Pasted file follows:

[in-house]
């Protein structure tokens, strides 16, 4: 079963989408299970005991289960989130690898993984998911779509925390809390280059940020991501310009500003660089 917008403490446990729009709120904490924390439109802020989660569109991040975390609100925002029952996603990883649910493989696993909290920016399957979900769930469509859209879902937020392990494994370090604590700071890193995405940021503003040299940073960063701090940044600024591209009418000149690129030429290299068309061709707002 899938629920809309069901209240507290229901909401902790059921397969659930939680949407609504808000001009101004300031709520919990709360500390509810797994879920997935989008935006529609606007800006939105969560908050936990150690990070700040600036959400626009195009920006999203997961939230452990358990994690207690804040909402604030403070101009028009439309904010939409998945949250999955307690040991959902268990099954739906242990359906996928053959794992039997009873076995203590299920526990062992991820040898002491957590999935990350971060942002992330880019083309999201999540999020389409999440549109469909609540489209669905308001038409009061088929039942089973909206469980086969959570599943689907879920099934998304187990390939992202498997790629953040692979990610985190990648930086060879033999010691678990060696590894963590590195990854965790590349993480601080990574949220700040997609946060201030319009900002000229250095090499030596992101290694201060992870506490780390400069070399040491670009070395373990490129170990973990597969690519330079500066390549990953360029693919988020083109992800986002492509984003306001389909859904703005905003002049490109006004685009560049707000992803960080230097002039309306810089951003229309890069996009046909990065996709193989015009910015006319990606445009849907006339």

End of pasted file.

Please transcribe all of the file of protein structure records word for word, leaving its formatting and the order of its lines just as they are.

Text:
[in-house]
């Protein structure tokens, strides 16, 4: 079963989408299970005991289960989130690898993984998911779509925390809390280059940020991501310009500003660089 917008403490446990729009709120904490924390439109802020989660569109991040975390609100925002029952996603990883649910493989696993909290920016399957979900769930469509859209879902937020392990494994370090604590700071890193995405940021503003040299940073960063701090940044600024591209009418000149690129030429290299068309061709707002 899938629920809309069901209240507290229901909401902790059921397969659930939680949407609504808000001009101004300031709520919990709360500390509810797994879920997935989008935006529609606007800006939105969560908050936990150690990070700040600036959400626009195009920006999203997961939230452990358990994690207690804040909402604030403070101009028009439309904010939409998945949250999955307690040991959902268990099954739906242990359906996928053959794992039997009873076995203590299920526990062992991820040898002491957590999935990350971060942002992330880019083309999201999540999020389409999440549109469909609540489209669905308001038409009061088929039942089973909206469980086969959570599943689907879920099934998304187990390939992202498997790629953040692979990610985190990648930086060879033999010691678990060696590894963590590195990854965790590349993480601080990574949220700040997609946060201030319009900002000229250095090499030596992101290694201060992870506490780390400069070399040491670009070395373990490129170990973990597969690519330079500066390549990953360029693919988020083109992800986002492509984003306001389909859904703005905003002049490109006004685009560049707000992803960080230097002039309306810089951003229309890069996009046909990065996709193989015009910015006319990606445009849907006339």